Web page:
Hyperglycemia is a medical term for high blood glucose. This condition, usually associated with diabetes, means that there is too much sugar in the blood. People suffering from this condition will typically experience symptoms such as vomiting, excessive hunger, and vision problems. If you leave it without treatment for a long time, it leads to more severe health problems. Read on to understand the damaging effects of hyperglycemia and what you can do to protect yourself.
Hyperglycemia occurs when sugar levels in your blood rise to extremely high levels. The condition is usually caused by low insulin levels or when your body fails to use insulin properly. Insulin is the hormone that moves glucose in the body. When this hormone works as it should, it transports glucose out of the blood into the cells. Its actions ensure that cells get enough glucose for energy, while the sugar level in the blood is prevented from getting high.
The blood glucose level in the average person ranges between 70 and 100 mg/dL. However, your body’s glucose may rise slightly above this range after having a meal. Random measurements will often show glucose levels lower than 125mg/dL.
There are two main kinds of hyperglycemia:
Fasting hyperglycemia: This is when the blood sugar level of a patient who has diabetes is higher than 125mg/dL, despite not eating anything for more than 8 hours.
After-meal hyperglycemia: This is when you have a blood sugar level above 180 mg/dL, 1 to 2 hours after a meal. People without diabetes typically have their blood sugar level below 140 mg/dL after eating.
Hyperglycemia leads to more severe health problems if you fail to treat it for a long time. You can damage your blood vessels, nerves, or even organs. Nerve damage, in turn, may cause eye problems, non-healing wounds, or even kidney problems. Damage to the blood vessels will increase the chances of you suffering a heart attack or a stroke.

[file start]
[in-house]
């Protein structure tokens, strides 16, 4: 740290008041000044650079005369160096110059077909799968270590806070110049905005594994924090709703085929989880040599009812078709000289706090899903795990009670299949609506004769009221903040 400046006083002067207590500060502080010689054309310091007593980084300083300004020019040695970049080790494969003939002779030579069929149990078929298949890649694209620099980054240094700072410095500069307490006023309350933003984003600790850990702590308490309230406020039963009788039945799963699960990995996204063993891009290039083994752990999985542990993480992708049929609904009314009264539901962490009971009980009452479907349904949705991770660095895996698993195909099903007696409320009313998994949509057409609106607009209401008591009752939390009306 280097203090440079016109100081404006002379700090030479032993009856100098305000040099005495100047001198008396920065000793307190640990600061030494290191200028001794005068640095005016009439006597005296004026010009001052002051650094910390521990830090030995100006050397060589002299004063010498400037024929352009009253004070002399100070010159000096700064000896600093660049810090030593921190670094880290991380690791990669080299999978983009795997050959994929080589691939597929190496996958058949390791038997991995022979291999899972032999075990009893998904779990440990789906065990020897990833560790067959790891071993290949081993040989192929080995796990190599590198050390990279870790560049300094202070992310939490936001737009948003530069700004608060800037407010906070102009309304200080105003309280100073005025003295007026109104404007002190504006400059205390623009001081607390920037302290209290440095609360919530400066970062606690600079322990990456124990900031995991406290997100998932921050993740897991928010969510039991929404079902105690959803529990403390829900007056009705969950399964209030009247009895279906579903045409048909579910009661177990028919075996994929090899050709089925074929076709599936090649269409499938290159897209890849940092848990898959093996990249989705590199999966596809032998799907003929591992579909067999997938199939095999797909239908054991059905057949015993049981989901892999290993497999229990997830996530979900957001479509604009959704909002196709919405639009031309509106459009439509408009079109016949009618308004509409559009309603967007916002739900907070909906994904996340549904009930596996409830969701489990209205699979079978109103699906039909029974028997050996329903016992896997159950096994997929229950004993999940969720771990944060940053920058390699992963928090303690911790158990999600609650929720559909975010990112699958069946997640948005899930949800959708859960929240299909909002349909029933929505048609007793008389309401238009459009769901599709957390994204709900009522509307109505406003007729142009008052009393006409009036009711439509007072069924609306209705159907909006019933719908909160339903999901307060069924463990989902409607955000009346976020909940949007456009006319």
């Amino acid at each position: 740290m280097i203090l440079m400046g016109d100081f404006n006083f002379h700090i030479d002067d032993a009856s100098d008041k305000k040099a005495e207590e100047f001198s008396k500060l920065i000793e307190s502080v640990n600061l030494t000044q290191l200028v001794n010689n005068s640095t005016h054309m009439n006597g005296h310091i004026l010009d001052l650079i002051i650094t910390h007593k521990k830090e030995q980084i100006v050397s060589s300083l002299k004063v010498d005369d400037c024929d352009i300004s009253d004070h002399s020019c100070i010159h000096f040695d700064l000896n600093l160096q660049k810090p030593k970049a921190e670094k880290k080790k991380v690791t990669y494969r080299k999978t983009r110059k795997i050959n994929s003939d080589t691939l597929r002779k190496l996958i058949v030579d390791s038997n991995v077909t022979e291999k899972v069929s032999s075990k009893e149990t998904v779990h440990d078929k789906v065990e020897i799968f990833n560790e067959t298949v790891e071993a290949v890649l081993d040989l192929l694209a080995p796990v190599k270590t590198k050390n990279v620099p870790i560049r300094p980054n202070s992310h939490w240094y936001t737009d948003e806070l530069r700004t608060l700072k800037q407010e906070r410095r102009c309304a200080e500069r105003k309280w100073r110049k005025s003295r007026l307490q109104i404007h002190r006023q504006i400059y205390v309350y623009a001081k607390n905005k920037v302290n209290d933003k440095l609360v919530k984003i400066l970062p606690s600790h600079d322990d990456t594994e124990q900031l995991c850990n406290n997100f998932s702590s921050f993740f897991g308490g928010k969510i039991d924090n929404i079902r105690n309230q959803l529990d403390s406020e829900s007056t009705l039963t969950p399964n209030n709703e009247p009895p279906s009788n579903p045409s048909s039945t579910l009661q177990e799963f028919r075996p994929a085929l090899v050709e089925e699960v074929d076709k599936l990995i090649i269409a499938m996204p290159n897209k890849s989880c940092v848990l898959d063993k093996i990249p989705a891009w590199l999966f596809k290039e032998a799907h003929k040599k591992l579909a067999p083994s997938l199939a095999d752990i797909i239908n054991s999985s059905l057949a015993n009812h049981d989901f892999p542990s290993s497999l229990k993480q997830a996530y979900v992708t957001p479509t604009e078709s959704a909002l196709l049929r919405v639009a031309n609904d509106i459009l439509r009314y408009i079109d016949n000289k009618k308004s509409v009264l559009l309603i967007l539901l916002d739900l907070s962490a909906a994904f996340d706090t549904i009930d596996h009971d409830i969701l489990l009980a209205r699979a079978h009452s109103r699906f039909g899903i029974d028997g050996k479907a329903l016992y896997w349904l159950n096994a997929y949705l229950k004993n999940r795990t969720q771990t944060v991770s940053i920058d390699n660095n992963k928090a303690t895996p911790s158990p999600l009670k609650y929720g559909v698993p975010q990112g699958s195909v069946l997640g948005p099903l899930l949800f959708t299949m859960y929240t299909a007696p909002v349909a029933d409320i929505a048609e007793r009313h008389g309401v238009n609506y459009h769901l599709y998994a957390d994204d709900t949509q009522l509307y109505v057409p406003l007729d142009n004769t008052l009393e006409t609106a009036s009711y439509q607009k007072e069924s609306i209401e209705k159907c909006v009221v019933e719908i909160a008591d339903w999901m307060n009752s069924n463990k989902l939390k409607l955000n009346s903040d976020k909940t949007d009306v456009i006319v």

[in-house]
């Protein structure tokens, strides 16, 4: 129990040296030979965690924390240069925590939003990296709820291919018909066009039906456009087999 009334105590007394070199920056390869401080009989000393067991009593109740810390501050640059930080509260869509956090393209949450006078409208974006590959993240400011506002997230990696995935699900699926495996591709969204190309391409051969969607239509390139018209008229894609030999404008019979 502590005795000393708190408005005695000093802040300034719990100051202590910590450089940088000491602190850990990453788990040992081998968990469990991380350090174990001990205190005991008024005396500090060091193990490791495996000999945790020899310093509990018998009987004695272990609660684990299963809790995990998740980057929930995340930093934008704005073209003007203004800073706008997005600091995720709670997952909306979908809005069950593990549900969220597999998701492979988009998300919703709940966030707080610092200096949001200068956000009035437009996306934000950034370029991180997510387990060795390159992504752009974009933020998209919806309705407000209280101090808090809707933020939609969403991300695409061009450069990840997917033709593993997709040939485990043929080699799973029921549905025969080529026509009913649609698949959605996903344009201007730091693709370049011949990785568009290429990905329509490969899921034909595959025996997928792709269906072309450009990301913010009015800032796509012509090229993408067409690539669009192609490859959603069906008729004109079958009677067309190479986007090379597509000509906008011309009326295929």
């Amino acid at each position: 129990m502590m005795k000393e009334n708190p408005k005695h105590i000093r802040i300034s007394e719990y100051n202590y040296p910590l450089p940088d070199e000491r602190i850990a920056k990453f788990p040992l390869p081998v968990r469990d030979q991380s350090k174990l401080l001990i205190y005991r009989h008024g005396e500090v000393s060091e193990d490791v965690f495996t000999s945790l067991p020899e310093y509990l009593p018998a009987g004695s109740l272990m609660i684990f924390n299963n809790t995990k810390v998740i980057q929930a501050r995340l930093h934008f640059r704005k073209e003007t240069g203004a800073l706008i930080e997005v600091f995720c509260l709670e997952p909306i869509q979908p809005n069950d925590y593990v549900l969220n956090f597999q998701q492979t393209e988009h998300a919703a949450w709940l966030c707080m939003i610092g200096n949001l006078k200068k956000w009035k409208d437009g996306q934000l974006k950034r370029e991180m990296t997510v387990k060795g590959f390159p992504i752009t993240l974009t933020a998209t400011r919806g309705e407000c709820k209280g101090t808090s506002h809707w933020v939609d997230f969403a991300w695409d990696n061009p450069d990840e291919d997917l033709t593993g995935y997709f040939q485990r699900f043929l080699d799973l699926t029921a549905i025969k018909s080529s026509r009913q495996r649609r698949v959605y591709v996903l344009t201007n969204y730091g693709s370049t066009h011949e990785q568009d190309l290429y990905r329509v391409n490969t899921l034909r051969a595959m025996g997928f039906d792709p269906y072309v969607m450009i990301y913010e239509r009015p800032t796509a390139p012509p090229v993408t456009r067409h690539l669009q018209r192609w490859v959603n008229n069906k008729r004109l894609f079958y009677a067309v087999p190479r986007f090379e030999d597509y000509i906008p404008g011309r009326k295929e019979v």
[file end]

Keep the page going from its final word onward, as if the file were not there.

Although several conditions may be responsible for hyperglycemia, the most common reason for the condition is diabetes mellitus. You may miss early symptoms of diabetes, so some people with the disease often don’t know about it. Diabetes disrupts the body’s ability to metabolize carbohydrates for energy. Diabetes can be found in 2 forms among patients- Type 1 and Type 2 diabetes.
Type 1 diabetes is rare and accounts for only 5% of all diabetes cases. It occurs when the insulin-secreting cells in the pancreas suffer complications. Type 2 diabetes, conversely, is more prevalent. It occurs when your system can’t use insulin. In addition to these two diabetes types, another form of the condition is known as gestational diabetes. Gestational diabetes occurs during pregnancy and affects between 2 to 10% of pregnant women.
Although diabetes is the most common cause of high blood sugar, it isn’t solely responsible for the condition. Other diseases or medical conditions that may cause hyperglycemia include:
High blood sugar can also cause ketoacidosis among Type 1 diabetes patients. Ketoacidosis is a condition that causes ketones (toxic acids) to build up in the body. This condition is classified as an emergency because it may lead to coma or even death among patients.
Some of the early symptoms of ketoacidosis are:
Another complication that may come with hyperglycemia is hyperglycemic hyperosmolar syndrome. This syndrome mainly occurs in Type 2 diabetes patients and is commonly triggered by illnesses or infections.
In this case, your body tries to remove high glucose by transporting it into your urine. People with this syndrome usually have blood sugar levels of 600 mg\dL and above. People with diabetic hyperosmolar syndrome experience life-threatening dehydration and require prompt care.
Other symptoms of hyperglycemia include:
Mild hyperglycemia often doesn’t require any medical treatment to be remedied. Depending on the severity of the condition, you can lower your blood level through diet and some other lifestyle changes.
People with diabetes can also manage hyperglycemia by eating healthy, limiting stress, and being active. Doctors usually prescribe insulin for high blood sugar in patients with Type 1 diabetes. Type 2 diabetes patients may receive oral medications and eventually insulin to manage the condition.
You can address hyperglycemia caused by other medical conditions by treating the disease responsible for high blood sugar. However, doctors may recommend insulin to stabilize glucose levels in your body during the treatment.
Hyperglycemia can stay hidden in the body or cause severe damage to your system before being discovered. Don’t wait till you’re diagnosed with high blood sugar before doing the right thing. Eat healthily and work out to mitigate the risk of this condition today.